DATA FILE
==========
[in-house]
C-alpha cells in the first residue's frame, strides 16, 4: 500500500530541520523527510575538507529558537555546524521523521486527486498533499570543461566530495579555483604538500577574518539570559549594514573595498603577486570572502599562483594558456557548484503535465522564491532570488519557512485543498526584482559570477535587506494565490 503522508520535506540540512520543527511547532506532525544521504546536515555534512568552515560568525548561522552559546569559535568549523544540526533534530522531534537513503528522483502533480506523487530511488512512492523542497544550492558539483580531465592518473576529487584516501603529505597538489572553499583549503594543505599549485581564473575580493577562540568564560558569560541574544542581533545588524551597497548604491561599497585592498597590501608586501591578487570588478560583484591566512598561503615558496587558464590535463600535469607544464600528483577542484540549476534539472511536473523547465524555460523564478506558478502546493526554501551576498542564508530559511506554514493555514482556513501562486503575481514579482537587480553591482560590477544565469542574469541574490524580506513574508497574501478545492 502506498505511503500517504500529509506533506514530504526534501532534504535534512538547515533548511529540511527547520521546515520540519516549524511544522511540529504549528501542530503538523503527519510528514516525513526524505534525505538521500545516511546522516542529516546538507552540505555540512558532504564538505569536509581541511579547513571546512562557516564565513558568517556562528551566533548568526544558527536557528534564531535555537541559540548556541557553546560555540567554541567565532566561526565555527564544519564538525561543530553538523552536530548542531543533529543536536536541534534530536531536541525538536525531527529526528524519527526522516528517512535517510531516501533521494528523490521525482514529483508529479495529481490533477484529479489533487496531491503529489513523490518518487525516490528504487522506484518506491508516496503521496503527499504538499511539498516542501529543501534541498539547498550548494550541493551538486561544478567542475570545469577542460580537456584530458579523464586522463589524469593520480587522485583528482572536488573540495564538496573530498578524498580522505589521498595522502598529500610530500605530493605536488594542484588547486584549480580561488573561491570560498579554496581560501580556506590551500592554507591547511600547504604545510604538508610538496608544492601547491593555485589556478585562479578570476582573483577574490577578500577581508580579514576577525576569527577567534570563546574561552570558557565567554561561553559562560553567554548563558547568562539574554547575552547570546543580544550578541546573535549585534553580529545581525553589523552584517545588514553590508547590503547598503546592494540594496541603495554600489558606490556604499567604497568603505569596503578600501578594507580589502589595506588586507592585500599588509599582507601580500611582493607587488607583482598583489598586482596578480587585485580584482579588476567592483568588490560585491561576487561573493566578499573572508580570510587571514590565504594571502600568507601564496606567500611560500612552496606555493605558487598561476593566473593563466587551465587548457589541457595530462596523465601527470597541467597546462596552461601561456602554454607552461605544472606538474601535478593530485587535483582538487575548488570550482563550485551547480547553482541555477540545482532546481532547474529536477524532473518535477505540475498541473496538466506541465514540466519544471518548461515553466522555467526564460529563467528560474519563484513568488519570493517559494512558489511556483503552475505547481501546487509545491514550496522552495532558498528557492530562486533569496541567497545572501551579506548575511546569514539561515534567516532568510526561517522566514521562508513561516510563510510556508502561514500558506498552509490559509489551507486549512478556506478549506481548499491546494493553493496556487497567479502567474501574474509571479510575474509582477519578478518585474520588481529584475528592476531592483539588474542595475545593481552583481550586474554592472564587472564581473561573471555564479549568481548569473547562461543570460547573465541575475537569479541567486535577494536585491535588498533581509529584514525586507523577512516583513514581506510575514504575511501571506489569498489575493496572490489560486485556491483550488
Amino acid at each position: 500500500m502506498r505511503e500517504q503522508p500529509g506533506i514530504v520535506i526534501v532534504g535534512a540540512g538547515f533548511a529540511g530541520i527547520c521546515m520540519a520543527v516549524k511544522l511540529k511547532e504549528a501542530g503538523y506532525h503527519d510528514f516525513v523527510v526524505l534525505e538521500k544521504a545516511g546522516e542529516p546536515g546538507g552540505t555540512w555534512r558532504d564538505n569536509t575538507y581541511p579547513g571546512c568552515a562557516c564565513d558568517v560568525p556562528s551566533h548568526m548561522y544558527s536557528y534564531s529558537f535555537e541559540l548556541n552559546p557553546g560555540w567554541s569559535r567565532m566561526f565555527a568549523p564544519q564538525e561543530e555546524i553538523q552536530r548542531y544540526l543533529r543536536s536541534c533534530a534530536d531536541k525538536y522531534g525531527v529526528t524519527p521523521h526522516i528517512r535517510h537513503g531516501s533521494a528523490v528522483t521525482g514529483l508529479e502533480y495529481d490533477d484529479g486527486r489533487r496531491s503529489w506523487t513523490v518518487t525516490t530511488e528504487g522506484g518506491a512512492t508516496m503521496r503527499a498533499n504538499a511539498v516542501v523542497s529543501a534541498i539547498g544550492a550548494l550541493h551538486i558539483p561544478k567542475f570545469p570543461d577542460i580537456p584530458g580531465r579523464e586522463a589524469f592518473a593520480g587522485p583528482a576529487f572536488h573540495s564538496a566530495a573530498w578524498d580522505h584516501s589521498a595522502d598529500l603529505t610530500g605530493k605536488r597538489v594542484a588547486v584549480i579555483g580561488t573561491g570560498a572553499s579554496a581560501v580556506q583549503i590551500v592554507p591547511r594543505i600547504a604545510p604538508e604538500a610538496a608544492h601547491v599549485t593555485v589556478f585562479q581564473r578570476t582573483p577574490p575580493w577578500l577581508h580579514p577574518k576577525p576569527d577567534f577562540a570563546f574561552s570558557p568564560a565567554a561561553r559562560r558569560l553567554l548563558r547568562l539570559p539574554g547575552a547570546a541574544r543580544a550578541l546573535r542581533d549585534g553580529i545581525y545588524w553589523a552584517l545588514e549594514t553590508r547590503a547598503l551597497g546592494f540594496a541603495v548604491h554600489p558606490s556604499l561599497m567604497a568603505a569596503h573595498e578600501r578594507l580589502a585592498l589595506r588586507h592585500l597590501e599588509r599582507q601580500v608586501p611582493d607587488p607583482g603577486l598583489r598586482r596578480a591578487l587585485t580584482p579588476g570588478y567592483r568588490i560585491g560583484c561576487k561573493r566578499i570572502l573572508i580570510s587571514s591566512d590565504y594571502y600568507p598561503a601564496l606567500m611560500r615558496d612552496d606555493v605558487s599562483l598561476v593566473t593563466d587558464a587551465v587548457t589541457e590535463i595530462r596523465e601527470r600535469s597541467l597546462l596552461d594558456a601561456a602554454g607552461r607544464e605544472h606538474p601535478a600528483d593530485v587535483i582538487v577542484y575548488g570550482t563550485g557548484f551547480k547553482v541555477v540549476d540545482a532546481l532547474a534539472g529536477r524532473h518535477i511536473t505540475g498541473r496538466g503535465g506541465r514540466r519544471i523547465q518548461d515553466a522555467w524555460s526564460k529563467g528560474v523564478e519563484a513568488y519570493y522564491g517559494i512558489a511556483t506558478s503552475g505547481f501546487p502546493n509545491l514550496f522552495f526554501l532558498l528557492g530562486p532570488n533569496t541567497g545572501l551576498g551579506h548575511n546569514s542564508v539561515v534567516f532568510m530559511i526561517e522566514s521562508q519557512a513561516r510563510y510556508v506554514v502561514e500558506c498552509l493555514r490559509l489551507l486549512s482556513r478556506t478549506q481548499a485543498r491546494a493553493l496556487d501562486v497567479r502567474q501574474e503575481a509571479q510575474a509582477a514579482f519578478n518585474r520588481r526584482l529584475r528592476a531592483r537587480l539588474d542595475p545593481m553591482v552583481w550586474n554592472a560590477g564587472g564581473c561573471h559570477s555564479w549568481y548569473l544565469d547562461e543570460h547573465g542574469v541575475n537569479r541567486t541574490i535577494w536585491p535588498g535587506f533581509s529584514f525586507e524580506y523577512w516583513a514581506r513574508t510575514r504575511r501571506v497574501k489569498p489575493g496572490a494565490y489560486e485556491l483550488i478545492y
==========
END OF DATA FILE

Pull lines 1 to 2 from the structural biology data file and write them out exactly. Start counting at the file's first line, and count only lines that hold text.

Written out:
[in-house]
C-alpha cells in the first residue's frame, strides 16, 4: 500500500530541520523527510575538507529558537555546524521523521486527486498533499570543461566530495579555483604538500577574518539570559549594514573595498603577486570572502599562483594558456557548484503535465522564491532570488519557512485543498526584482559570477535587506494565490 503522508520535506540540512520543527511547532506532525544521504546536515555534512568552515560568525548561522552559546569559535568549523544540526533534530522531534537513503528522483502533480506523487530511488512512492523542497544550492558539483580531465592518473576529487584516501603529505597538489572553499583549503594543505599549485581564473575580493577562540568564560558569560541574544542581533545588524551597497548604491561599497585592498597590501608586501591578487570588478560583484591566512598561503615558496587558464590535463600535469607544464600528483577542484540549476534539472511536473523547465524555460523564478506558478502546493526554501551576498542564508530559511506554514493555514482556513501562486503575481514579482537587480553591482560590477544565469542574469541574490524580506513574508497574501478545492 502506498505511503500517504500529509506533506514530504526534501532534504535534512538547515533548511529540511527547520521546515520540519516549524511544522511540529504549528501542530503538523503527519510528514516525513526524505534525505538521500545516511546522516542529516546538507552540505555540512558532504564538505569536509581541511579547513571546512562557516564565513558568517556562528551566533548568526544558527536557528534564531535555537541559540548556541557553546560555540567554541567565532566561526565555527564544519564538525561543530553538523552536530548542531543533529543536536536541534534530536531536541525538536525531527529526528524519527526522516528517512535517510531516501533521494528523490521525482514529483508529479495529481490533477484529479489533487496531491503529489513523490518518487525516490528504487522506484518506491508516496503521496503527499504538499511539498516542501529543501534541498539547498550548494550541493551538486561544478567542475570545469577542460580537456584530458579523464586522463589524469593520480587522485583528482572536488573540495564538496573530498578524498580522505589521498595522502598529500610530500605530493605536488594542484588547486584549480580561488573561491570560498579554496581560501580556506590551500592554507591547511600547504604545510604538508610538496608544492601547491593555485589556478585562479578570476582573483577574490577578500577581508580579514576577525576569527577567534570563546574561552570558557565567554561561553559562560553567554548563558547568562539574554547575552547570546543580544550578541546573535549585534553580529545581525553589523552584517545588514553590508547590503547598503546592494540594496541603495554600489558606490556604499567604497568603505569596503578600501578594507580589502589595506588586507592585500599588509599582507601580500611582493607587488607583482598583489598586482596578480587585485580584482579588476567592483568588490560585491561576487561573493566578499573572508580570510587571514590565504594571502600568507601564496606567500611560500612552496606555493605558487598561476593566473593563466587551465587548457589541457595530462596523465601527470597541467597546462596552461601561456602554454607552461605544472606538474601535478593530485587535483582538487575548488570550482563550485551547480547553482541555477540545482532546481532547474529536477524532473518535477505540475498541473496538466506541465514540466519544471518548461515553466522555467526564460529563467528560474519563484513568488519570493517559494512558489511556483503552475505547481501546487509545491514550496522552495532558498528557492530562486533569496541567497545572501551579506548575511546569514539561515534567516532568510526561517522566514521562508513561516510563510510556508502561514500558506498552509490559509489551507486549512478556506478549506481548499491546494493553493496556487497567479502567474501574474509571479510575474509582477519578478518585474520588481529584475528592476531592483539588474542595475545593481552583481550586474554592472564587472564581473561573471555564479549568481548569473547562461543570460547573465541575475537569479541567486535577494536585491535588498533581509529584514525586507523577512516583513514581506510575514504575511501571506489569498489575493496572490489560486485556491483550488